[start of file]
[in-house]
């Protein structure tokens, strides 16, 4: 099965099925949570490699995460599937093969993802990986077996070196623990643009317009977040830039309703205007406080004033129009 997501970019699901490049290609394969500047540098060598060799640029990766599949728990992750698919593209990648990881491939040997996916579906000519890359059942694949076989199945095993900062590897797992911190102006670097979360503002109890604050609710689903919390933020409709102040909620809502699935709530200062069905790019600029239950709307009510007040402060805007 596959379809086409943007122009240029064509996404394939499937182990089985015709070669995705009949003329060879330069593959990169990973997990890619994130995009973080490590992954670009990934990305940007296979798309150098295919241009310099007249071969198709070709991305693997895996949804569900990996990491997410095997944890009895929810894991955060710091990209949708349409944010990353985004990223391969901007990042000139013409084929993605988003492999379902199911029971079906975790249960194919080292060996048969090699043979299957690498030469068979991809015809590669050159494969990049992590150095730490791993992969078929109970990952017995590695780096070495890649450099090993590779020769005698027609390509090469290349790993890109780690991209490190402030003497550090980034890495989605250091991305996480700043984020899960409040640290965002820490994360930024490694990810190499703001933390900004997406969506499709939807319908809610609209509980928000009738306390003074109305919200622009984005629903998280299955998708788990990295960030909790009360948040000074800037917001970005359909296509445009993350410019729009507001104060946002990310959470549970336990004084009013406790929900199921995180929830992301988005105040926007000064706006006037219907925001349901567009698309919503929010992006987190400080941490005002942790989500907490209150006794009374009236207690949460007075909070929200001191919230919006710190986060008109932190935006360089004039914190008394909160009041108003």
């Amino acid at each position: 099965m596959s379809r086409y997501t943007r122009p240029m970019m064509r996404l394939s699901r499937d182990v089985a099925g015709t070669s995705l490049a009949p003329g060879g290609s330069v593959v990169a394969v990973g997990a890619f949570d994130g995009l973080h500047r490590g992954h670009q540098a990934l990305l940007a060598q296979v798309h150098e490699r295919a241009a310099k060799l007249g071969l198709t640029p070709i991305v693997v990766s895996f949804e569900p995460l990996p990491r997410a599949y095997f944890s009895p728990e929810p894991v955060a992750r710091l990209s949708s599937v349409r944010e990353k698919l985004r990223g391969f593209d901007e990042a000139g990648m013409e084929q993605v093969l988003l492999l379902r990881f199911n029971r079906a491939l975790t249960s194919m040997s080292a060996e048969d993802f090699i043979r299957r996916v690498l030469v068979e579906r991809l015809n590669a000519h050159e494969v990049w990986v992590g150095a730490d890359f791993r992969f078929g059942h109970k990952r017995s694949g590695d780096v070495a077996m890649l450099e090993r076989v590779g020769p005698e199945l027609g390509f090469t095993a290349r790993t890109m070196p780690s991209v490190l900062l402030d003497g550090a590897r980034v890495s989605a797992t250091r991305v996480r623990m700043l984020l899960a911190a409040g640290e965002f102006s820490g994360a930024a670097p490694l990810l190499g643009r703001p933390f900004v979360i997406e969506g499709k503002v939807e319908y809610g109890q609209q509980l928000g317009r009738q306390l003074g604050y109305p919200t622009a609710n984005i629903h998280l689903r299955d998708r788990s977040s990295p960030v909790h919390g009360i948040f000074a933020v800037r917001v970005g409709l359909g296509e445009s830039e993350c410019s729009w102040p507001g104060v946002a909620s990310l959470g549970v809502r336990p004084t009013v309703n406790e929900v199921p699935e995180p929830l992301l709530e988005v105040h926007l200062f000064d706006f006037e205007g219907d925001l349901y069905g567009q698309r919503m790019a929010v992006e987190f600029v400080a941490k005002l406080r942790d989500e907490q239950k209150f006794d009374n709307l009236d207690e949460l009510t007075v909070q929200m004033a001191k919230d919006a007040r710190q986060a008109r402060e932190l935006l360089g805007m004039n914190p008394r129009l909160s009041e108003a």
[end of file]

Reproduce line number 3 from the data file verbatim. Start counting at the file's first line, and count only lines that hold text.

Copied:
């Amino acid at each position: 099965m596959s379809r086409y997501t943007r122009p240029m970019m064509r996404l394939s699901r499937d182990v089985a099925g015709t070669s995705l490049a009949p003329g060879g290609s330069v593959v990169a394969v990973g997990a890619f949570d994130g995009l973080h500047r490590g992954h670009q540098a990934l990305l940007a060598q296979v798309h150098e490699r295919a241009a310099k060799l007249g071969l198709t640029p070709i991305v693997v990766s895996f949804e569900p995460l990996p990491r997410a599949y095997f944890s009895p728990e929810p894991v955060a992750r710091l990209s949708s599937v349409r944010e990353k698919l985004r990223g391969f593209d901007e990042a000139g990648m013409e084929q993605v093969l988003l492999l379902r990881f199911n029971r079906a491939l975790t249960s194919m040997s080292a060996e048969d993802f090699i043979r299957r996916v690498l030469v068979e579906r991809l015809n590669a000519h050159e494969v990049w990986v992590g150095a730490d890359f791993r992969f078929g059942h109970k990952r017995s694949g590695d780096v070495a077996m890649l450099e090993r076989v590779g020769p005698e199945l027609g390509f090469t095993a290349r790993t890109m070196p780690s991209v490190l900062l402030d003497g550090a590897r980034v890495s989605a797992t250091r991305v996480r623990m700043l984020l899960a911190a409040g640290e965002f102006s820490g994360a930024a670097p490694l990810l190499g643009r703001p933390f900004v979360i997406e969506g499709k503002v939807e319908y809610g109890q609209q509980l928000g317009r009738q306390l003074g604050y109305p919200t622009a609710n984005i629903h998280l689903r299955d998708r788990s977040s990295p960030v909790h919390g009360i948040f000074a933020v800037r917001v970005g409709l359909g296509e445009s830039e993350c410019s729009w102040p507001g104060v946002a909620s990310l959470g549970v809502r336990p004084t009013v309703n406790e929900v199921p699935e995180p929830l992301l709530e988005v105040h926007l200062f000064d706006f006037e205007g219907d925001l349901y069905g567009q698309r919503m790019a929010v992006e987190f600029v400080a941490k005002l406080r942790d989500e907490q239950k209150f006794d009374n709307l009236d207690e949460l009510t007075v909070q929200m004033a001191k919230d919006a007040r710190q986060a008109r402060e932190l935006l360089g805007m004039n914190p008394r129009l909160s009041e108003a």